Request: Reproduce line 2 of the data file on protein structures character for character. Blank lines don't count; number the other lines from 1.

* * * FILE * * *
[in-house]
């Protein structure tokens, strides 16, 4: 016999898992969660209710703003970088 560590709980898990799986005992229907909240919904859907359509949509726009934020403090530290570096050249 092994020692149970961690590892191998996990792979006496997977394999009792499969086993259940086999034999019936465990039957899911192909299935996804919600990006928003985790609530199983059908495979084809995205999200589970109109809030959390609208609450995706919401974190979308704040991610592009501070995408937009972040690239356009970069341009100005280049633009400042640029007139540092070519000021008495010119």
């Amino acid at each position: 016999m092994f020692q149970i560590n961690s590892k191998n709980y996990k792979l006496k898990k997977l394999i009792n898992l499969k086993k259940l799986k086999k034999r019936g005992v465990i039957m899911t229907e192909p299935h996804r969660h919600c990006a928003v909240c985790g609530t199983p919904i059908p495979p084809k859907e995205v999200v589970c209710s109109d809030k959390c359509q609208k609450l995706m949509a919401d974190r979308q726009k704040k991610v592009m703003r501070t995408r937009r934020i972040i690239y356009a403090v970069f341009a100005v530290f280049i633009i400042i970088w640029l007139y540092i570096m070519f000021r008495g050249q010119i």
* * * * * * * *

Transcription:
């Protein structure tokens, strides 16, 4: 016999898992969660209710703003970088 560590709980898990799986005992229907909240919904859907359509949509726009934020403090530290570096050249 092994020692149970961690590892191998996990792979006496997977394999009792499969086993259940086999034999019936465990039957899911192909299935996804919600990006928003985790609530199983059908495979084809995205999200589970109109809030959390609208609450995706919401974190979308704040991610592009501070995408937009972040690239356009970069341009100005280049633009400042640029007139540092070519000021008495010119």